Alzheimer’s affects more than 5.5 million Americans, and their closest friends and family who see the deterioration first-hand. Family members often have to resort to leaving their family members who suffer from Alzheimer’s in the care of nursing home staff. Currently approved medication targets dysfunction in the brain and is often paired with other medication that treat behavioral changes associated with this disease.
Despite a trove of anecdotal evidence and promising scientific research into the effects of cannabis on Alzheimer’s, federal law makes it nearly impossible to develop a cure for this illness. Cannabinoids, nonetheless, have proved effective at delaying the progression of Alzheimer’s.
The Cholinergic System and Alzheimer’s
Our cholinergic system is a complex network of nerve cells in the brain that use acetylcholine (Ach) as its main neurotransmitter to relay information to the body. Ach plays an important role in the formation of memory, the ability to learn, and neuroplasticity. Patients with Alzheimer’s experienced an abnormally low amount of Ach which contributes to the typical symptoms. Current medications target the cholinergic system, specifically acetylcholinesterase (AChE), since it is responsible for the degradation of Ach.
Cannabis Inhibits Amyloid Plaque Buildup
Alzheimer’s primary pathological cause is amyloid plaque formation in the brain. Scientists at the Scripps Research Institute in La Jolla, CA found that tetrahydrocannabinol (THC) inhibited amyloid plaque buildup more effectively than currently prescribed medications for the treatment of Alzheimer’s. THC acts on the enzyme acetylcholinesterase AChE by inhibiting it, thereby, preventing it from reducing Ach. The AChE enzyme is responsible for the rapid formation of the plaque that contributes to cognitive deterioration.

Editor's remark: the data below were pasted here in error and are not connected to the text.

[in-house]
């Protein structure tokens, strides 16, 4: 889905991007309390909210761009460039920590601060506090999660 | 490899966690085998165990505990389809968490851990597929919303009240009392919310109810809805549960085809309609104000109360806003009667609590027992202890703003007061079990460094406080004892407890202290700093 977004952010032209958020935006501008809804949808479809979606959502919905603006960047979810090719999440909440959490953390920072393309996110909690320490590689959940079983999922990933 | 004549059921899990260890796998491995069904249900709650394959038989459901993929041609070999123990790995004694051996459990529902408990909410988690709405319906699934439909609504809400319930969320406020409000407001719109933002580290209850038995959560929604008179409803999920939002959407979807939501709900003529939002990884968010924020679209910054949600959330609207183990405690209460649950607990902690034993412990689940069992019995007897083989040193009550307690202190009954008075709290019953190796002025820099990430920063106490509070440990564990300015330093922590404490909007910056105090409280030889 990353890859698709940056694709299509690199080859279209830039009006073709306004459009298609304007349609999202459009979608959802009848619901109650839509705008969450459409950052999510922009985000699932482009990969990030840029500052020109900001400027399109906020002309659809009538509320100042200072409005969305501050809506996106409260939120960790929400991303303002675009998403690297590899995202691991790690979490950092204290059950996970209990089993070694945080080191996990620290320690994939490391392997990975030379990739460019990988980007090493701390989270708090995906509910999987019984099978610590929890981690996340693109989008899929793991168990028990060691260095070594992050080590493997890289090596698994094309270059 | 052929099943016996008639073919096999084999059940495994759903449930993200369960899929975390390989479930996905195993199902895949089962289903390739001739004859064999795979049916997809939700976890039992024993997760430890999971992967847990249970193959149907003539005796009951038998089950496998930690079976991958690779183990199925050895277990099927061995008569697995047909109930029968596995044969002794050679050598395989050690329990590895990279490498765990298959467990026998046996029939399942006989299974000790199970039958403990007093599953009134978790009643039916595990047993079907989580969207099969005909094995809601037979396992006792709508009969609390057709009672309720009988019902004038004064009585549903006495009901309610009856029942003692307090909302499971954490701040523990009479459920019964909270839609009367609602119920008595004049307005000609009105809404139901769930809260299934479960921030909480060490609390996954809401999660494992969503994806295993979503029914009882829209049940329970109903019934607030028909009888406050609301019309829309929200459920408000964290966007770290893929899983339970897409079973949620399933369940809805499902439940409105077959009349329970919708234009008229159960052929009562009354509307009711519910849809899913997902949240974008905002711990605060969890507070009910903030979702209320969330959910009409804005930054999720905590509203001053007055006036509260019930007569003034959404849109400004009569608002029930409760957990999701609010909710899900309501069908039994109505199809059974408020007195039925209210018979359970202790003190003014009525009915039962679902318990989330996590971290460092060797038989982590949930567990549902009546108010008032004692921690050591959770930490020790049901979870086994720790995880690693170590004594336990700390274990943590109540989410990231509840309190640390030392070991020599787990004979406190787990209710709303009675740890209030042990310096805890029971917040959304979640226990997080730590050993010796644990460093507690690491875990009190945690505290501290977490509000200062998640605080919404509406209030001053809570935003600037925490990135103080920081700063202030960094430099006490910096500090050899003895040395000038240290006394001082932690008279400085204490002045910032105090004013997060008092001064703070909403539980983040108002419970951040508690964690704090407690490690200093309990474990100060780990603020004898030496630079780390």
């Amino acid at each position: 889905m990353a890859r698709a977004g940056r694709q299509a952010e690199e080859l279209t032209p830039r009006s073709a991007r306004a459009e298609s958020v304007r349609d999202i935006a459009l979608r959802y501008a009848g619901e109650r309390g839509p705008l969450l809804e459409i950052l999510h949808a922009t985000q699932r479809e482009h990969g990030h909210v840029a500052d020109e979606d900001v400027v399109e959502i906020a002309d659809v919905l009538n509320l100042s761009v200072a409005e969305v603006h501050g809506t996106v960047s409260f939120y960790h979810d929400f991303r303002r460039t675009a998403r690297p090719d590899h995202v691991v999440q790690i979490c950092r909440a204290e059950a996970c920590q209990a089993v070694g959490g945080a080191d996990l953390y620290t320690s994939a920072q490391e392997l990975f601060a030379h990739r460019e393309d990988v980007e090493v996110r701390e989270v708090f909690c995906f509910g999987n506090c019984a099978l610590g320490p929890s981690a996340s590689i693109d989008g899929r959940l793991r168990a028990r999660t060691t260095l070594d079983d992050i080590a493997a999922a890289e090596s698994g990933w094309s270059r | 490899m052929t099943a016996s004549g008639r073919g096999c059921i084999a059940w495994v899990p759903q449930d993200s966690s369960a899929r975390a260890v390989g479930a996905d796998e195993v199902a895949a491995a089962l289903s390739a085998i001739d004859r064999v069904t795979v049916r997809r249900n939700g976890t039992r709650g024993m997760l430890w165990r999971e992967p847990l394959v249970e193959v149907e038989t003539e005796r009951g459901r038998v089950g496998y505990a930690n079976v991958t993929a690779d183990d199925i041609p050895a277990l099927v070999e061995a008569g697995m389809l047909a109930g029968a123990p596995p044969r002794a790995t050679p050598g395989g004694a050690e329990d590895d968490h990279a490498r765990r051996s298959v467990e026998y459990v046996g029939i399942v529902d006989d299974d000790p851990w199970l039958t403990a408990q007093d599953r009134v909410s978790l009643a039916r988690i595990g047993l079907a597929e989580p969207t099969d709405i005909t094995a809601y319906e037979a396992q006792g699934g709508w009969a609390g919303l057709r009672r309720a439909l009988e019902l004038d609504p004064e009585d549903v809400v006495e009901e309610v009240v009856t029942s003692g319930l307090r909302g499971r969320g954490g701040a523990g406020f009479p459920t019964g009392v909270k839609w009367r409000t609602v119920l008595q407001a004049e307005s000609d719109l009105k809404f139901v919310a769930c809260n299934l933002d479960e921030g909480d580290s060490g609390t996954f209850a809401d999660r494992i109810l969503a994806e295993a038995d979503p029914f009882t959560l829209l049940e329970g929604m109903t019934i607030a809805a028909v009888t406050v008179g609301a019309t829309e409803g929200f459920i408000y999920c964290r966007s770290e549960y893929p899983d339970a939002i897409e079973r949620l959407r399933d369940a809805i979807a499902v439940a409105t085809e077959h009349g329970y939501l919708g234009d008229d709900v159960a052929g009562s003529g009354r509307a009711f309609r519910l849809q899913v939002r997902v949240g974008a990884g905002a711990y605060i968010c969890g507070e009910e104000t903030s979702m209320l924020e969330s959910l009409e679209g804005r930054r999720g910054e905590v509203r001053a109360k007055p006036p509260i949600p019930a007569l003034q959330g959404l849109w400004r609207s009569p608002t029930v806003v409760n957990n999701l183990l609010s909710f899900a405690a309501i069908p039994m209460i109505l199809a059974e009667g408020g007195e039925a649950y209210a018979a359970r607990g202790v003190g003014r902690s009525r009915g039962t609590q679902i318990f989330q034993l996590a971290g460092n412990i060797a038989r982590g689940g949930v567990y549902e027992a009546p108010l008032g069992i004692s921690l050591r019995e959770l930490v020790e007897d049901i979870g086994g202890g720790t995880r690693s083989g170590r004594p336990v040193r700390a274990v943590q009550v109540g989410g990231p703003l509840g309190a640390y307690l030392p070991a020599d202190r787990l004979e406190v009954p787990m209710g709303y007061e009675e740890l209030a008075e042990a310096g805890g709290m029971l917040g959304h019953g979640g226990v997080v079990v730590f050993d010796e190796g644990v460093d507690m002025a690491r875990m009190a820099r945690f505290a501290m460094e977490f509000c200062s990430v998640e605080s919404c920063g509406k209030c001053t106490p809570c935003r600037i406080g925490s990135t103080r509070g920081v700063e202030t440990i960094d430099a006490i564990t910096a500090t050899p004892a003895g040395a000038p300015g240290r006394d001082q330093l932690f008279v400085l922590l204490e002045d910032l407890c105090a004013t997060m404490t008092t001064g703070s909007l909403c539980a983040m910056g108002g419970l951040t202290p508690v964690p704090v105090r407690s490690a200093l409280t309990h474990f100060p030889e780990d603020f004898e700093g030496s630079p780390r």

Cannabis Reduces Plaque-Related Inflammation
Apart from plaque aggregation, Alzheimer’s is also coupled with chronic inflammation in the brain. Inflammation, anywhere in the body, is a natural immunological response to defend itself against foreign substances like viruses and cancer cells. When the inflammation persists, it risks damaging otherwise healthy cells which can progress the neurodegenerative disease.
A 2006 study in Neuroscience showed that the activation of cannabinoid receptors, specifically CB1, brought on an anti-inflammatory response. Another study in 2012 found that animal models born without CB1 receptors saw a drastically faster rate of cognitive deterioration. Essentially, these studies prove that our endocannabinoid system is partly responsible for mediating the symptoms of Alzheimer’s.
Cannabis Protects and Creates Brain Cells
THC isn’t the only cannabinoid that has been found to treat biological and psychological symptoms associated with Alzheimer’s. Cannabidiol (CBD) has shown promising results when used to treat amyloid buildup toxicity. The Journal of Neurochemistry published a report that showed the neuroprotective, anti-oxidative, and anti-apoptotic effects against the plaque toxicity. A 2009 report acknowledged that an entourage effect between tetrahydrocannabinol (THC) and CBD can protect the brain from neurotoxic agents that lead to many neurodegenerative disorders.
Alzheimer’s not only affects someone’s ability to form memories or learn, but it also prevents them from leading normal lives. From not feeling hungry to feelings of agitation, Alzheimer’s patients need assistance with everyday situations. Cannabis can provide relief for these ancillary responses to neural degeneration, along with slowing down the progression of this insidious disease.